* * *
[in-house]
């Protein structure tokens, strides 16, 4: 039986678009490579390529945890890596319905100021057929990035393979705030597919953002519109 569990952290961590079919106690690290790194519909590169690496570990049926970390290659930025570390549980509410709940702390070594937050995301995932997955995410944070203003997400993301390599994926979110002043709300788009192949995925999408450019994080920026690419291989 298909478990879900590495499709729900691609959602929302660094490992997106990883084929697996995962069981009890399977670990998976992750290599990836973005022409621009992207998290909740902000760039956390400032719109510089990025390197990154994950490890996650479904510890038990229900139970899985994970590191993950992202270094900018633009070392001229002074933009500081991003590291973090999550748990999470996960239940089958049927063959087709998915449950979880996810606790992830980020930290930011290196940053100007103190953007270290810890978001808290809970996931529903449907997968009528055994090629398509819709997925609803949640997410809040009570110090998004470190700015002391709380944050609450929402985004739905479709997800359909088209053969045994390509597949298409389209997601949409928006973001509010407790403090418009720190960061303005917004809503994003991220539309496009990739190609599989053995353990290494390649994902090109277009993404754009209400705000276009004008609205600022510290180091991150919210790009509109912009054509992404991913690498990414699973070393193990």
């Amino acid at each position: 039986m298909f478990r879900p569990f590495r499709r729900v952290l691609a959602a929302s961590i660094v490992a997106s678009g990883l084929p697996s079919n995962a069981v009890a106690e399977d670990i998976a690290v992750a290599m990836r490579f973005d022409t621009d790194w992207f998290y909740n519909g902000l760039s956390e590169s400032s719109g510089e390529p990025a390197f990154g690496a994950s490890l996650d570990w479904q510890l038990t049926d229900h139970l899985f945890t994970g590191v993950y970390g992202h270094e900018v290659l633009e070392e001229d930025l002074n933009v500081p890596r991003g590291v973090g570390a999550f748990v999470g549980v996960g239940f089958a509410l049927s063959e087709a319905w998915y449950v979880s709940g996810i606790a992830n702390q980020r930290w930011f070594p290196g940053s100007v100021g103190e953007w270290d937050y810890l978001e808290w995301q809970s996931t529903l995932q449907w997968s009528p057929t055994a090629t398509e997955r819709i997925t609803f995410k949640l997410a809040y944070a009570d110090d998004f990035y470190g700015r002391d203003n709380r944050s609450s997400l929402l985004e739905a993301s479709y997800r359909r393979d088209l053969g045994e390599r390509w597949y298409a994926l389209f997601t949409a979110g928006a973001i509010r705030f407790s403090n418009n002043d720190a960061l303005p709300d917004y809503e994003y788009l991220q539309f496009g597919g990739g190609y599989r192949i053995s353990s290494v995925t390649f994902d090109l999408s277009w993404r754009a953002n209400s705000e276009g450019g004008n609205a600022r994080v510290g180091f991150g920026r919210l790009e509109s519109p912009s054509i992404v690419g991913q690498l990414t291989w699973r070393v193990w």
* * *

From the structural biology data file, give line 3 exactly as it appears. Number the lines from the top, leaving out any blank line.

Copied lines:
């Amino acid at each position: 039986m298909f478990r879900p569990f590495r499709r729900v952290l691609a959602a929302s961590i660094v490992a997106s678009g990883l084929p697996s079919n995962a069981v009890a106690e399977d670990i998976a690290v992750a290599m990836r490579f973005d022409t621009d790194w992207f998290y909740n519909g902000l760039s956390e590169s400032s719109g510089e390529p990025a390197f990154g690496a994950s490890l996650d570990w479904q510890l038990t049926d229900h139970l899985f945890t994970g590191v993950y970390g992202h270094e900018v290659l633009e070392e001229d930025l002074n933009v500081p890596r991003g590291v973090g570390a999550f748990v999470g549980v996960g239940f089958a509410l049927s063959e087709a319905w998915y449950v979880s709940g996810i606790a992830n702390q980020r930290w930011f070594p290196g940053s100007v100021g103190e953007w270290d937050y810890l978001e808290w995301q809970s996931t529903l995932q449907w997968s009528p057929t055994a090629t398509e997955r819709i997925t609803f995410k949640l997410a809040y944070a009570d110090d998004f990035y470190g700015r002391d203003n709380r944050s609450s997400l929402l985004e739905a993301s479709y997800r359909r393979d088209l053969g045994e390599r390509w597949y298409a994926l389209f997601t949409a979110g928006a973001i509010r705030f407790s403090n418009n002043d720190a960061l303005p709300d917004y809503e994003y788009l991220q539309f496009g597919g990739g190609y599989r192949i053995s353990s290494v995925t390649f994902d090109l999408s277009w993404r754009a953002n209400s705000e276009g450019g004008n609205a600022r994080v510290g180091f991150g920026r919210l790009e509109s519109p912009s054509i992404v690419g991913q690498l990414t291989w699973r070393v193990w």